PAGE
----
Galerie Emanuel Layr
Lili Reynaud-Dewar – Live through that ?!
27.3.–10.5.2014
27.3. –
10.5.2014

Lili Reynaud-Dewar’s first solo show at Galerie Emanuel Layr, Live Through That ? ! is the first of a series of shows similarly titled. All the works in the show, ranging from sculptures, videos, sound pieces and performance documentation are also named Live Through That ? ! no matter their differences (and similarities). Indeed this is Reynaud-Dewar’s habit to name different works and shows with the exact same sentence for a certain period of time.

 

In 2013, she titled all her exhibitions and works « I Am Intact and I Don’t Care », after a verse my Arthur Rimbaud in the poem Bad Blood. In 2014 it will be « Live Through That ? ! » after a text by american poet Eileen Myles which describes the activity of flossing as a kind of survival technique that allows the writer to think about life, death and the politics of the body.

 

A video opens the exhibition. It shows a black suited man carrying a mirror and walking through the snow-covered woods, his hands covered with black make-up. At times he stops to floss his teeth. Accentuated by progressive Techno music, the video increases its intensity by way of repetitive elements, both in the music and in the flossing scenes. Here we are facing some form of repetition of a daily mundane activity, but somehow at odds with normality.

 

In the second room, is a series of male suits pressed between glass, brutally fixed with duct tape and onto which are fixed photographs of dental anatomy. The sculptures show the inner and outer from human bodies. Without being able to characterize the person behind the glass, the suits function as stylized bureaucratic men without any personal character. Their slapstick and ridiculous poses seem to awkwardly mimic – or at least respond to – the agility of the artist’s dance performance, shown on a hanging screen in the middle of the room where these glass sculptures lean. In this video, Reynaud-Dewar naked, her body painted grey, and her hair dyed grey, impersonates the figure of Josephine Baker. She repeats the iconic’s dancer’s choreographies in the Logan Centre of Chicago, an art space where she just participated to a group show this winter. This video is part of a longer series, initiated in 2011, which serves both as documenting the artist’s circulation and life, as some sort of video journal, (she dances in most of the institutions where she gets to work or do an exhibition) but also the various exhibitions and typologies of art spaces she encounters (as well as -once again- their similarities) The artist once called this a form of “fidgeting and intimate institutional critique”…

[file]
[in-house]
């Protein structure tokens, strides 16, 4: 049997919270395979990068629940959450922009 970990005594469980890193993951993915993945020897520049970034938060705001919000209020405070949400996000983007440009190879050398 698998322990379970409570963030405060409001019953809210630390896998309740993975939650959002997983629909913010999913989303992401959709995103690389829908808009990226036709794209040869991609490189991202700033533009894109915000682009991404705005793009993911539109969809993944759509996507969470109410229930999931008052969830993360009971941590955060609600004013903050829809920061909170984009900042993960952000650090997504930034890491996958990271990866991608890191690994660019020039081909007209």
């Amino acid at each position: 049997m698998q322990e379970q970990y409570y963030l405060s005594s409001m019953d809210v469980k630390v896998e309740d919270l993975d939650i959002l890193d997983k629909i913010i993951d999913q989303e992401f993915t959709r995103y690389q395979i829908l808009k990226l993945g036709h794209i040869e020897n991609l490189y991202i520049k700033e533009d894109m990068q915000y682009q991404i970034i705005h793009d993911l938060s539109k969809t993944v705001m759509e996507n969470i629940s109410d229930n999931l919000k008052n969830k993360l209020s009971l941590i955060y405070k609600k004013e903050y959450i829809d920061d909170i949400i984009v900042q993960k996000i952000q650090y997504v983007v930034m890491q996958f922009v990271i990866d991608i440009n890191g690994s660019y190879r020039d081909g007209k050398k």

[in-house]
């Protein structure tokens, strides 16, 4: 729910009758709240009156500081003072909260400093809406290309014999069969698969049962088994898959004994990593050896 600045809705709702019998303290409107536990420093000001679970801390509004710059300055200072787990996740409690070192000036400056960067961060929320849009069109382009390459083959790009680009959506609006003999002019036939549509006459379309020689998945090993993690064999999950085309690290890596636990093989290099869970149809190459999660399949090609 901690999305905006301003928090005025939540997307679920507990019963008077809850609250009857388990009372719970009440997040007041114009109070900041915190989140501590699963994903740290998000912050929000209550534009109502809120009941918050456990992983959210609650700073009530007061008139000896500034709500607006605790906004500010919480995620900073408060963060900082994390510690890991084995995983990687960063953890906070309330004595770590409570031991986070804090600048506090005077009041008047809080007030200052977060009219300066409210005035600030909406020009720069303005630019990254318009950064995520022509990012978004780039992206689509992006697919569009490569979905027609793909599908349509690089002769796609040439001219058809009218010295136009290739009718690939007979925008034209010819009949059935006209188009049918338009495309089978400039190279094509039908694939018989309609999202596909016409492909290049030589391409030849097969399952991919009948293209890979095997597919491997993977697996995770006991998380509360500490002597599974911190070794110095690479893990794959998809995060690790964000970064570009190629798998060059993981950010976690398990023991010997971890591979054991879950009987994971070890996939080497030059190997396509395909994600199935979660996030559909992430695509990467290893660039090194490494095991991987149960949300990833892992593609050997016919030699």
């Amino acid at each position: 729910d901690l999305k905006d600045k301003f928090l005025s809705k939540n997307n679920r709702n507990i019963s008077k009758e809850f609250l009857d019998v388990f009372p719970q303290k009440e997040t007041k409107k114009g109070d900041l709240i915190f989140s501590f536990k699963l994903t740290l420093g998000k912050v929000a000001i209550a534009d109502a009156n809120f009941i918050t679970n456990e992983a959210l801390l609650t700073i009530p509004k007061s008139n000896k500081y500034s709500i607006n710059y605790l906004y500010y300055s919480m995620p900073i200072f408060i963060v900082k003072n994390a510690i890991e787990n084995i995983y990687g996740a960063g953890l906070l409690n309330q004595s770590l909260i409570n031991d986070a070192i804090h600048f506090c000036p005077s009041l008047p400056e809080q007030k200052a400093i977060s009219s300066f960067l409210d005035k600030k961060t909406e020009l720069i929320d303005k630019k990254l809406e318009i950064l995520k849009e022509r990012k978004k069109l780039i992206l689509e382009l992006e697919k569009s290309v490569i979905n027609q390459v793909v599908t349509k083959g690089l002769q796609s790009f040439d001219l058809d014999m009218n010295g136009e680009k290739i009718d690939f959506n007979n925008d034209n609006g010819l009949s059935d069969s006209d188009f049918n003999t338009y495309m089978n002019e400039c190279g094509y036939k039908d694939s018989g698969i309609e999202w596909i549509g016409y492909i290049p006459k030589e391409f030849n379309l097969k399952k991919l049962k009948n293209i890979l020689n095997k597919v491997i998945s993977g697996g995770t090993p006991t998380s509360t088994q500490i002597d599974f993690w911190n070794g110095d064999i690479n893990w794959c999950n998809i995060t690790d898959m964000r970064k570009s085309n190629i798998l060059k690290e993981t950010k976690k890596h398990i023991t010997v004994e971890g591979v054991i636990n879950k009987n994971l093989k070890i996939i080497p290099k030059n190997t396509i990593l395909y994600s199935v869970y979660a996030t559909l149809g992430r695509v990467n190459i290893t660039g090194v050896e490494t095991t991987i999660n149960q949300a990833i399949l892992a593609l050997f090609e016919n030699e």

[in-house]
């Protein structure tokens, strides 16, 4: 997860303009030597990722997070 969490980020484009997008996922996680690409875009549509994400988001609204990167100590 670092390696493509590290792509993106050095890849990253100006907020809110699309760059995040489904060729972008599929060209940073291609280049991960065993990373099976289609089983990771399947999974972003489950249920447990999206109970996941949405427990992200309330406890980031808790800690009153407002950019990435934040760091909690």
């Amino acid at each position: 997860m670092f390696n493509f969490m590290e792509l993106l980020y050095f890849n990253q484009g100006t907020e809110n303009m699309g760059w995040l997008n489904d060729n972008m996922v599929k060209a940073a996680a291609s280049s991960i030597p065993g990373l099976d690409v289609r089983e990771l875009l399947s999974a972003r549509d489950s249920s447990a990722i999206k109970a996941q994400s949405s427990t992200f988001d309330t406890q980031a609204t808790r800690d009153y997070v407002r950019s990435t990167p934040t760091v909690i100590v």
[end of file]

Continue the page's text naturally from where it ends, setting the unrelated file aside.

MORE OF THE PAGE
In the final room, the “garage” named after its monumental metal door and functional beams, are five new sound-sculptures in the shape of miniature beds. Every single sculpture consists of a little bedframe, mattress and sheets, in which a speaker is incorporated. Again, this is a form of repetition (and degradation, the artist insists) since the miniature beds are reminiscent of Reynaud-Dewar’s previous sculptures of ink fountain beds, which she dedicated “to writers to make use of their own life in their work”. The sound consist of french writers Guillaume Dustan and Marguerite Duras devising mundane things such as their personal shopping lists and their maintenance of their homes. Here again, the mundane is at stake, but not necessarily meaning the normal. The music, composed by Nicolas Murer A.K.A Macon (just as in the first video on view), a collaborator of the artist, reinforces the feeling of repetition and exhaustion. Each speaker can be perceived on its own as much as the spectator gets closer to each little bed, but the work is also meant to be perceived as a whole, with voices, music and silences contradicting and covering each other. Which is somehow how one could perceive Reynaud-Dewar’s work in general : an assemblage of repetitions, stutters and contradictions.

 

For further information on the artist or requests on audio or video files, please contact gallery@emanuellayr.com